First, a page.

Today's Meet the Press was full of them. Here is the president of Jefferson parish:
MR. BROUSSARD: Sir, they were told like me, every single day, "The cavalry's coming," on a federal level, "The cavalry's coming, the cavalry's coming, the cavalry's coming." I have just begun to hear the hoofs of the cavalry. The cavalry's still not here yet, but I've begun to hear the hoofs, and we're almost a week out.
Let me give you just three quick examples. We had Wal-Mart deliver three trucks of water, trailer trucks of water. FEMA turned them back. They said we didn't need them. This was a week ago. FEMA--we had 1,000 gallons of diesel fuel on a Coast Guard vessel docked in my parish. The Coast Guard said, "Come get the fuel right away." When we got there with our trucks, they got a word. "FEMA says don't give you the fuel." Yesterday--yesterday--FEMA comes in and cuts all of our emergency communication lines. They cut them without notice. Our sheriff, Harry Lee, goes back in, he reconnects the line. He posts armed guards on our line and says, "No one is getting near these lines." Sheriff Harry Lee said that if America--American government would have responded like Wal-Mart has responded, we wouldn't be in this crisis.
But I want to thank Governor Blanco for all she's done and all her leadership. She sent in the National Guard. I just repaired a breach on my side of the 17th Street canal that the secretary didn't foresee, a 300-foot breach. I just completed it yesterday with convoys of National Guard and local parish workers and levee board people. It took us two and a half days working 24/7. I just closed it.
MR. RUSSERT: All right.
MR. BROUSSARD: I'm telling you most importantly I want to thank my public employees...
MR. RUSSERT: All right.
MR. BROUSSARD: ...that have worked 24/7. They're burned out, the doctors, the nurses. And I want to give you one last story and I'll shut up and let you tell me whatever you want to tell me. The guy who runs this building I'm in, emergency management, he's responsible for everything. His mother was trapped in St. Bernard nursing home and every day she called him and said, "Are you coming, son? Is somebody coming?" And he said, "Yeah, Mama, somebody's coming to get you. Somebody's coming to get you on Tuesday. Somebody's coming to get you on Wednesday. Somebody's coming to get you on Thursday. Somebody's coming to get you on Friday." And she drowned Friday night. She drowned Friday night.
MR. RUSSERT: Mr. President...
MR. BROUSSARD: Nobody's coming to get us. Nobody's coming to get us. The secretary has promised. Everybody's promised. They've had press conferences. I'm sick of the press conferences. For God sakes, shut up and send us somebody.
Britain is offering us help for the victims of Katrina. And we? What are we doing? Here's the answer:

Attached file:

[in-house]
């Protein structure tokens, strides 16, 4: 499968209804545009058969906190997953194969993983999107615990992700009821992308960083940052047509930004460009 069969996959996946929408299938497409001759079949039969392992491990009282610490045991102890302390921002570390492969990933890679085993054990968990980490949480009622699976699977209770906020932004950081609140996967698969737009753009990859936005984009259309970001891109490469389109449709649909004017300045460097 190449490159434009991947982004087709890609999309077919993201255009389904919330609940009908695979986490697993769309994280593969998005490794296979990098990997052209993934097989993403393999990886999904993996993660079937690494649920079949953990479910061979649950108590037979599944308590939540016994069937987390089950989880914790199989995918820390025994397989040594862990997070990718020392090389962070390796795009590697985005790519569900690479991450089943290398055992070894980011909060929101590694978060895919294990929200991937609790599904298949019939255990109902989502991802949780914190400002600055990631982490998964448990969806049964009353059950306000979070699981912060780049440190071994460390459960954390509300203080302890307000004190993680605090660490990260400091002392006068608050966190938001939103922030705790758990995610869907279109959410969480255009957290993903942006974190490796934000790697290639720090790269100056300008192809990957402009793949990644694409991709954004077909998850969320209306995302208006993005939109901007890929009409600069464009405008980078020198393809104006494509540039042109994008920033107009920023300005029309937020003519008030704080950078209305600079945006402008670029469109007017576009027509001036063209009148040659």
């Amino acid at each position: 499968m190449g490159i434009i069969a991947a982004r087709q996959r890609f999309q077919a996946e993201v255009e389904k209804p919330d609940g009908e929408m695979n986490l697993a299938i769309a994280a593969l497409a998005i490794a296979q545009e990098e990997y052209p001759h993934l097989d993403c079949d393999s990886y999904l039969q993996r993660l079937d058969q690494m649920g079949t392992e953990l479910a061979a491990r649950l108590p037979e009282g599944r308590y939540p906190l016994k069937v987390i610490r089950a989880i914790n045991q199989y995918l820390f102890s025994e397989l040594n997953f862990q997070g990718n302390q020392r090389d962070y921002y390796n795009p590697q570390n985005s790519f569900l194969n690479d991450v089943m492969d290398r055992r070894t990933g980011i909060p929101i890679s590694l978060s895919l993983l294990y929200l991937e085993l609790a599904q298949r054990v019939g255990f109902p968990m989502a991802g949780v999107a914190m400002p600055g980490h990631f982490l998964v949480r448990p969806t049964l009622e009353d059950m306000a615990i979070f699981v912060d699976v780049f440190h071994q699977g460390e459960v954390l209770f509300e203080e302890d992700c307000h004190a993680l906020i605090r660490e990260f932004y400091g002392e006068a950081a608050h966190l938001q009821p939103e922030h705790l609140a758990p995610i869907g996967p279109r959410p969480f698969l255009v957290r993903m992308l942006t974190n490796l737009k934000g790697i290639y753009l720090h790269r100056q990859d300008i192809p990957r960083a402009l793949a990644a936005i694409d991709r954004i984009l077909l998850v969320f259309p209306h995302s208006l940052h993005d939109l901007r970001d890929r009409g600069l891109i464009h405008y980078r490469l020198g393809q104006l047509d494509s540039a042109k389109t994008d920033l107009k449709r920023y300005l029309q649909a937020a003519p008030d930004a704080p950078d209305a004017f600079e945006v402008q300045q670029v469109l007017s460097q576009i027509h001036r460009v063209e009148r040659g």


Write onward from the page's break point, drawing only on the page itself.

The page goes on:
British families trapped in New Orleans last night claimed that US authorities had refused to evacuate them as Hurricane Katrina approached the city.
Although assistance was offered to US residents, British nationals were told they would have to fend for themselves. According to those who remain stranded in the stricken city, police had visited hotels and guest houses on the eve of the hurricane offering to evacuate Americans, but not Britons.
And then there is the story of the eighteen-year old who took a bus in New Orleans and filled it with evacuees. He then drove the bus to Texas and thus saved about a hundred people. What is he getting for his efforts? Supposedly he is in prison, waiting a court visit:
Eighteen-year-old Jabbor Gibson jumped aboard the bus as it sat abandoned on a street in New Orleans and took control.
"I just took the bus and drove all the way here...seven hours straight,' Gibson admitted. "I hadn't ever drove a bus."
The teen packed it full of complete strangers and drove to Houston. He beat thousands of evacuees slated to arrive there.
"It's better than being in New Orleans," said fellow passenger Albert McClaud, "we want to be somewhere where we're safe."
During a long and impatient delay, children popped their heads out of bus windows and mothers clutched their babies.
One 8-day-old infant spent the first days of his life surrounded by chaos. He's one of the many who are homeless and hungry.
Authorities eventually allowed the renegade passengers inside the dome.
But the 18-year-old who ensured their safety could find himself in a world of trouble for stealing the school bus.
"I dont care if I get blamed for it ," Gibson said, "as long as I saved my people."
Well, it seems like you will be blamed for it, Jabbor.
Everything points out to an effort to keep order and to keep property safe. Human lives (and animal lives) are worthless, troubling, something that shouldn't be mentioned at all. A bus is more important than one hundred, mostly black and poor lives. But a bus doesn't have a soul, can't suffer, doesn't feel pain. It's worth some money, though, and these people appear to be worth nothing.
What has been missing from the powers-that-be in FEMA and the federal government in general is empathy. I see not one speck of it anywhere.